The ever-perceptive Smart Mobs
blog notes two cautionary articles about technology. The first is a Washington Post
piece citing a study that found "scant evidence" of young children benefitting from electronic technology
, and urging a moratorium on further introduction of technology in the classroom. This has been a concern at least for the past decade, especially for very small children who still need to develop basic skills. But older children -- teenagers especially -- need technical skills in order to function in the modern workplace. Many kids pick this up naturally, but those coming from underprivileged backgrounds rely on school-based resources more so than their more affluent counterparts. In fact, at the high school level, I believe that students should be able to show a baseline level of computer and Internet proficiency to graduate.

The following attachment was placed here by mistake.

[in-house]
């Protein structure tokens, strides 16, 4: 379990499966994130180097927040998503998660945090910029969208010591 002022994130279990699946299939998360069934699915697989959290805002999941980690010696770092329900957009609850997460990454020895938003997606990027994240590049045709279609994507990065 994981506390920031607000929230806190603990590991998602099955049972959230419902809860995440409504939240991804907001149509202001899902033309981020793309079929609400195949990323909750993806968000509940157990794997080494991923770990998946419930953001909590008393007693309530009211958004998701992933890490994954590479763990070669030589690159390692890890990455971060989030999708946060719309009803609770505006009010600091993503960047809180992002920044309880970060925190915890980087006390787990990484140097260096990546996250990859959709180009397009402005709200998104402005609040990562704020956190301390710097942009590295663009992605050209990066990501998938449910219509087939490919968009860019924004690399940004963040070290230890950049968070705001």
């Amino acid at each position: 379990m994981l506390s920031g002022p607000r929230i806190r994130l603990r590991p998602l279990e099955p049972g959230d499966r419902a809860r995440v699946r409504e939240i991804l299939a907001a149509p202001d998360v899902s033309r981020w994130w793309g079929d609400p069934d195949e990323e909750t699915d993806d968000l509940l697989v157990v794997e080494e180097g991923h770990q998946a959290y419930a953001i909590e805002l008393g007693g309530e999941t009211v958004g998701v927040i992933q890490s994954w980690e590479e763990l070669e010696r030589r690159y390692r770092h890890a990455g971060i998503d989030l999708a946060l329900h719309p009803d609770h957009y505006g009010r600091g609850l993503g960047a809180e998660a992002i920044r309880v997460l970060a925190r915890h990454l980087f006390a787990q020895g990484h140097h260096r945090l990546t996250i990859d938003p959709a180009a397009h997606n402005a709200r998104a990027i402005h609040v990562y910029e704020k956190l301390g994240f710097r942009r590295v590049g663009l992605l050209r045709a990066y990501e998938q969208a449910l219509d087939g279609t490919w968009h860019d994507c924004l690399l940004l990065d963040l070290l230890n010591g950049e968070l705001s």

The second piece comes from our neighbors to the north. An official with the Royal Canadian Mounted Police cites text messaging as a future source of civil disorder
, noting that even in democratic nations such as Britain, police have been confiscating cell phones of political demonstrators to break up smart mobs. This seems to be an affirmation that smart mobs are being seen as a very real threat by authorities. Indeed, protesters in the Phillipines used cell phones and text messaging to overthrow the government... and technology doesn't get more disruptive than that!